Students in the UA College of Medicine in Tucson and Phoenix will learn where they will do their residencies during Match Day on March 15. Most of the graduates are expected to remain in Arizona as resident-physicians. Residency programs vary in length from three years for general medicine/family practice specialties to eight years for the most specialized of surgeons.
Historically, flu seasonality is associated with cold winter conditions in temperate latitudes. A team including UA researchers found evidence that there are two types of environmental conditions associated with seasonal influenza epidemics: cold-dry and humid-rainy. The findings could help improve flu transmission models, surveillance efforts and the timing of vaccine distribution.
ECMO – ExtraCorporeal Membrane Oxygenation – serves as a temporary life support system for patients who have heart or lung failure or both. Since 2006, UAMC has orchestrated last-ditch ECMO transports of eight adult patients and two children, making it one of only a handful of institutions worldwide to be able to provide this service to both adults and children.
Can something as simple as putting on a pair of socks help save the limbs and lives of people with diabetes? The UA and its partners recently were awarded more than $2 million in research grants from the Qatar National Research Fund to study the use of new technology incorporated in specially made socks.
The UA's Dr. Klearchos Papas is researching ways to improve the effectiveness of an implantable device containing insulin-producing islet cells for diabetics in need. His work has the potential to make islet cell transplantation available to a larger number of patients with Type 1 diabetes, and also make it safer for children.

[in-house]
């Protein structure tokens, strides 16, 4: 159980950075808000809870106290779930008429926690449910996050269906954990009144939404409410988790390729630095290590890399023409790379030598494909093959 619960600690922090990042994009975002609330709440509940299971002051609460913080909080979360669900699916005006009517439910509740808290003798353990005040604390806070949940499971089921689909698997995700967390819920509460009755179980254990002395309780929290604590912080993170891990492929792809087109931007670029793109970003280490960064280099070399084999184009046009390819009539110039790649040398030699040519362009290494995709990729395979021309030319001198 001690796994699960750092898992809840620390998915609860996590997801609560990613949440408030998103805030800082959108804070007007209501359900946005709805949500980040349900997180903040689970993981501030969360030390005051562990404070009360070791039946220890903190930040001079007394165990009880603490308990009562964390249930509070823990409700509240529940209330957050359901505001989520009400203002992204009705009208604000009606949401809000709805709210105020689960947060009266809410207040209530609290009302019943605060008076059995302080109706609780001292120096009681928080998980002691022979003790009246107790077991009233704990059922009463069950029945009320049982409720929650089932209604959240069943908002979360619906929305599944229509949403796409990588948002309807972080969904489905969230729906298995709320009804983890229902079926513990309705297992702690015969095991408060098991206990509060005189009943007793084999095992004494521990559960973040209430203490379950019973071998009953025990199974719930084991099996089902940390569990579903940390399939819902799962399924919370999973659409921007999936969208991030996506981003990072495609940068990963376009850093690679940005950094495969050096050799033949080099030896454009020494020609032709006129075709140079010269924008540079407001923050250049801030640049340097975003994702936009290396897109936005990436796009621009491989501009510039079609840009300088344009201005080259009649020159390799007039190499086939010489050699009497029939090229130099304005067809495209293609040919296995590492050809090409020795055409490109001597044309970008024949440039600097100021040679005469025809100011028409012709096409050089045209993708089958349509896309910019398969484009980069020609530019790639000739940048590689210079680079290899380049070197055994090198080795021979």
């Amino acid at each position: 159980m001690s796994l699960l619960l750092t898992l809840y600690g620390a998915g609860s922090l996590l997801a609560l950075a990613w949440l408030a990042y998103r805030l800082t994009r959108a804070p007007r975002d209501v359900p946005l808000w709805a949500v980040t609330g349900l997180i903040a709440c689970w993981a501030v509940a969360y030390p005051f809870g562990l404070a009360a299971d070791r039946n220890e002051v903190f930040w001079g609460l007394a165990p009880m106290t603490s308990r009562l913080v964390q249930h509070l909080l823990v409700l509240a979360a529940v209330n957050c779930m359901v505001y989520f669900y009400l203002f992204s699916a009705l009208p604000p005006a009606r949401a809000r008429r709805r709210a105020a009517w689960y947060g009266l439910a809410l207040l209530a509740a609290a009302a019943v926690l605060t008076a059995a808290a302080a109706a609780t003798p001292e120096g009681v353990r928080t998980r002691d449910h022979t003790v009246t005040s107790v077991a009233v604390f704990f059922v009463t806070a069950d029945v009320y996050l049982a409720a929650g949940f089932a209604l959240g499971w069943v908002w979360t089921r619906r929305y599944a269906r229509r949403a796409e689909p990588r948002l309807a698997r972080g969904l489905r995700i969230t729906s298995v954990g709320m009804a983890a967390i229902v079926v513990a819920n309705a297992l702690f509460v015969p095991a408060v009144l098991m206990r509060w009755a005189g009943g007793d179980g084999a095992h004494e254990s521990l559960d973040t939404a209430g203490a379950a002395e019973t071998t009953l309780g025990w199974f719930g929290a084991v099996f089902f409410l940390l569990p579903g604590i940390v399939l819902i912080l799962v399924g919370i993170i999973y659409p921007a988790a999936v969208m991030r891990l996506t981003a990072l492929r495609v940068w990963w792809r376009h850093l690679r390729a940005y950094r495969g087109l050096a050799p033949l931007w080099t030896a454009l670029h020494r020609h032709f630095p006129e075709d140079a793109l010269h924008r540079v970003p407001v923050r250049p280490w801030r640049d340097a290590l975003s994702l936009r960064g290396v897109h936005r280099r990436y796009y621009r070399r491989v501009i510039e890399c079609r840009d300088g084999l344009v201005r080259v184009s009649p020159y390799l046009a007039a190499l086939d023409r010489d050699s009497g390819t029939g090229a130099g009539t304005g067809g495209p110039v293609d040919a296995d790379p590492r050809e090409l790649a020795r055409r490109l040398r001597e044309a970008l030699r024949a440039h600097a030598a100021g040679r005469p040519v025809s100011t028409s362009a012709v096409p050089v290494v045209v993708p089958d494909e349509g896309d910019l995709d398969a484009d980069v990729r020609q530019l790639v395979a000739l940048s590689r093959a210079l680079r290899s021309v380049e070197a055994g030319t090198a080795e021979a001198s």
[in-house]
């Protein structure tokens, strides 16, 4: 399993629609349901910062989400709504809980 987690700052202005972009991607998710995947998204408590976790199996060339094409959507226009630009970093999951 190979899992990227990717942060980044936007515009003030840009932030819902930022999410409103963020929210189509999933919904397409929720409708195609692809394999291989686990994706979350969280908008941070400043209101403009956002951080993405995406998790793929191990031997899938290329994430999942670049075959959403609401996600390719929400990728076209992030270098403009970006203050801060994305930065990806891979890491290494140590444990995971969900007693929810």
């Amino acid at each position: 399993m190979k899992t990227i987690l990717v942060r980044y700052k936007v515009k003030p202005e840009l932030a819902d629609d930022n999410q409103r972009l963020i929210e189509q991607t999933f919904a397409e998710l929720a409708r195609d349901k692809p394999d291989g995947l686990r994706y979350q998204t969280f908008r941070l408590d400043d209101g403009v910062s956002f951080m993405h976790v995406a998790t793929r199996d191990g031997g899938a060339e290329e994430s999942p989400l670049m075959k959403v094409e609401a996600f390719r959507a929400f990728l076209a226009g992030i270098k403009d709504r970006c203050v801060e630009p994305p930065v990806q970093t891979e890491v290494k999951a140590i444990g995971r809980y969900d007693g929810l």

A new app allows UA medical students to interact with a real human heart on their iPads. The Heart Anatomy Explorer I app, developed at the University, uses images of a real human heart to teach students about the organ's structures. College of Medicine faculty members plan to expand the app to include more organs in the future.
Workplace wellness incentive programs may decrease hospitalizations, but not overall health claim costs, according to a new paper by professor of economics Gautam Gowrisankaran of the UA Eller College of Management, out now in Health Affairs. The paper's findings constitute the first rigorous evaluation of a comprehensive, insurance-based wellness program with financial incentives for participation.
The discovery and UA analysis of an extremely rare African American Y chromosome pushes back the time of the most recent common ancestor for the Y chromosome lineage tree to 338,000 years ago. This time predates the age of the oldest known anatomically modern human fossils.
Positive communication is hugely beneficial to your relationships, your mind and your health, researchers say. The UA's Margaret Pitts and her collaborator, Thomas Socha, have organized the first collection of scholarly works devoted to positive interpersonal communication in their discipline.
While in high school, Rhiannon Miller, a UA psychology major, had the idea to train Borzois to serve as psychiatric service dogs for veterans, which led to the establishment of Operation Wolfhound. To date, more than 60 dogs have been placed with veterans across the nation – in New York, Georgia and along the West Coast as well as in Canada and England.